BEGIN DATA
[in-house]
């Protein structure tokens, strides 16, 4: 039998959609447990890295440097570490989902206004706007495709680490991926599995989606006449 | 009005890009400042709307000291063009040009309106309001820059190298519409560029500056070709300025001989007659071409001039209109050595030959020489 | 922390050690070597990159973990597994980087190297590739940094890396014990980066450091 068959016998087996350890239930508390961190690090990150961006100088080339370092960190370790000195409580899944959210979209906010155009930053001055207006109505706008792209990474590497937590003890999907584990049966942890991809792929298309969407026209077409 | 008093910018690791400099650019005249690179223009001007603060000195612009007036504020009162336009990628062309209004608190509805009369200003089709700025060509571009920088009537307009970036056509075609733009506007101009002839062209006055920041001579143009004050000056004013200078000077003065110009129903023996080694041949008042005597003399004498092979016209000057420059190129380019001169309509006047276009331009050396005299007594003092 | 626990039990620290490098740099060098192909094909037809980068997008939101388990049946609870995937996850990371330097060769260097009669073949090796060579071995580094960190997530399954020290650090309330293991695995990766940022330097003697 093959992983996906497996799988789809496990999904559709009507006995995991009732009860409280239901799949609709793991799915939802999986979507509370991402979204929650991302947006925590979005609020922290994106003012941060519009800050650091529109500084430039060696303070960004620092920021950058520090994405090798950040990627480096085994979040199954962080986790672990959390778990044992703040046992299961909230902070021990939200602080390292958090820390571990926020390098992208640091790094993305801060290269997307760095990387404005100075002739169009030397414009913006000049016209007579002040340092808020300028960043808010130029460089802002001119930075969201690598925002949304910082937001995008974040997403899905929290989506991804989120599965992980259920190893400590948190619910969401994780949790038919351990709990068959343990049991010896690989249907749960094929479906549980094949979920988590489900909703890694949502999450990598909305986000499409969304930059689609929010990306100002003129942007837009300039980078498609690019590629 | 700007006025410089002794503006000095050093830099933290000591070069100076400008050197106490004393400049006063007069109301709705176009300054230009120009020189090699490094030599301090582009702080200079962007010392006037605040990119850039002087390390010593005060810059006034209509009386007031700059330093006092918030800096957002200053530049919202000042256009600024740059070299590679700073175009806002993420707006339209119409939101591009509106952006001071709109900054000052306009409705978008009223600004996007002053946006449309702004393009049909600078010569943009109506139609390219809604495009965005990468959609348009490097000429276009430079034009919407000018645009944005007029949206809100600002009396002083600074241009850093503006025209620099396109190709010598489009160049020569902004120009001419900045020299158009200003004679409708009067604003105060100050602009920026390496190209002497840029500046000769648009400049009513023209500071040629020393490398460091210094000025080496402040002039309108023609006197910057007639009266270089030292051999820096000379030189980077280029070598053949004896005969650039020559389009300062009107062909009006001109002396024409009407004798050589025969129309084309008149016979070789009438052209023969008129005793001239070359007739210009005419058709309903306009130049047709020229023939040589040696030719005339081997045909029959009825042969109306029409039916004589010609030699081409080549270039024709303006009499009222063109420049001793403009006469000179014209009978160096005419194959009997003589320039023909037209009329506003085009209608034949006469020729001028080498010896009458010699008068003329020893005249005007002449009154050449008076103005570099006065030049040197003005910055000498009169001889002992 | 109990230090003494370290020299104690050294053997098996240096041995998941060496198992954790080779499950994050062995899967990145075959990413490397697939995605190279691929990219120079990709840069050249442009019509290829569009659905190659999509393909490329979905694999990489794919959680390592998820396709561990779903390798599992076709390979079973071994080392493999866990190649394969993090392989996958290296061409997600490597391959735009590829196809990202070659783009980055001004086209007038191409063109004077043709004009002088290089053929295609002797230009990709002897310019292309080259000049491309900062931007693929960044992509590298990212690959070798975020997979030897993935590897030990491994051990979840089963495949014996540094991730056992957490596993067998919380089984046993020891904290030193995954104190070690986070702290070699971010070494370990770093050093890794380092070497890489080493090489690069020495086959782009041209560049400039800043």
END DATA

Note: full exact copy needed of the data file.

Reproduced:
[in-house]
């Protein structure tokens, strides 16, 4: 039998959609447990890295440097570490989902206004706007495709680490991926599995989606006449 | 009005890009400042709307000291063009040009309106309001820059190298519409560029500056070709300025001989007659071409001039209109050595030959020489 | 922390050690070597990159973990597994980087190297590739940094890396014990980066450091 068959016998087996350890239930508390961190690090990150961006100088080339370092960190370790000195409580899944959210979209906010155009930053001055207006109505706008792209990474590497937590003890999907584990049966942890991809792929298309969407026209077409 | 008093910018690791400099650019005249690179223009001007603060000195612009007036504020009162336009990628062309209004608190509805009369200003089709700025060509571009920088009537307009970036056509075609733009506007101009002839062209006055920041001579143009004050000056004013200078000077003065110009129903023996080694041949008042005597003399004498092979016209000057420059190129380019001169309509006047276009331009050396005299007594003092 | 626990039990620290490098740099060098192909094909037809980068997008939101388990049946609870995937996850990371330097060769260097009669073949090796060579071995580094960190997530399954020290650090309330293991695995990766940022330097003697 093959992983996906497996799988789809496990999904559709009507006995995991009732009860409280239901799949609709793991799915939802999986979507509370991402979204929650991302947006925590979005609020922290994106003012941060519009800050650091529109500084430039060696303070960004620092920021950058520090994405090798950040990627480096085994979040199954962080986790672990959390778990044992703040046992299961909230902070021990939200602080390292958090820390571990926020390098992208640091790094993305801060290269997307760095990387404005100075002739169009030397414009913006000049016209007579002040340092808020300028960043808010130029460089802002001119930075969201690598925002949304910082937001995008974040997403899905929290989506991804989120599965992980259920190893400590948190619910969401994780949790038919351990709990068959343990049991010896690989249907749960094929479906549980094949979920988590489900909703890694949502999450990598909305986000499409969304930059689609929010990306100002003129942007837009300039980078498609690019590629 | 700007006025410089002794503006000095050093830099933290000591070069100076400008050197106490004393400049006063007069109301709705176009300054230009120009020189090699490094030599301090582009702080200079962007010392006037605040990119850039002087390390010593005060810059006034209509009386007031700059330093006092918030800096957002200053530049919202000042256009600024740059070299590679700073175009806002993420707006339209119409939101591009509106952006001071709109900054000052306009409705978008009223600004996007002053946006449309702004393009049909600078010569943009109506139609390219809604495009965005990468959609348009490097000429276009430079034009919407000018645009944005007029949206809100600002009396002083600074241009850093503006025209620099396109190709010598489009160049020569902004120009001419900045020299158009200003004679409708009067604003105060100050602009920026390496190209002497840029500046000769648009400049009513023209500071040629020393490398460091210094000025080496402040002039309108023609006197910057007639009266270089030292051999820096000379030189980077280029070598053949004896005969650039020559389009300062009107062909009006001109002396024409009407004798050589025969129309084309008149016979070789009438052209023969008129005793001239070359007739210009005419058709309903306009130049047709020229023939040589040696030719005339081997045909029959009825042969109306029409039916004589010609030699081409080549270039024709303006009499009222063109420049001793403009006469000179014209009978160096005419194959009997003589320039023909037209009329506003085009209608034949006469020729001028080498010896009458010699008068003329020893005249005007002449009154050449008076103005570099006065030049040197003005910055000498009169001889002992 | 109990230090003494370290020299104690050294053997098996240096041995998941060496198992954790080779499950994050062995899967990145075959990413490397697939995605190279691929990219120079990709840069050249442009019509290829569009659905190659999509393909490329979905694999990489794919959680390592998820396709561990779903390798599992076709390979079973071994080392493999866990190649394969993090392989996958290296061409997600490597391959735009590829196809990202070659783009980055001004086209007038191409063109004077043709004009002088290089053929295609002797230009990709002897310019292309080259000049491309900062931007693929960044992509590298990212690959070798975020997979030897993935590897030990491994051990979840089963495949014996540094991730056992957490596993067998919380089984046993020891904290030193995954104190070690986070702290070699971010070494370990770093050093890794380092070497890489080493090489690069020495086959782009041209560049400039800043």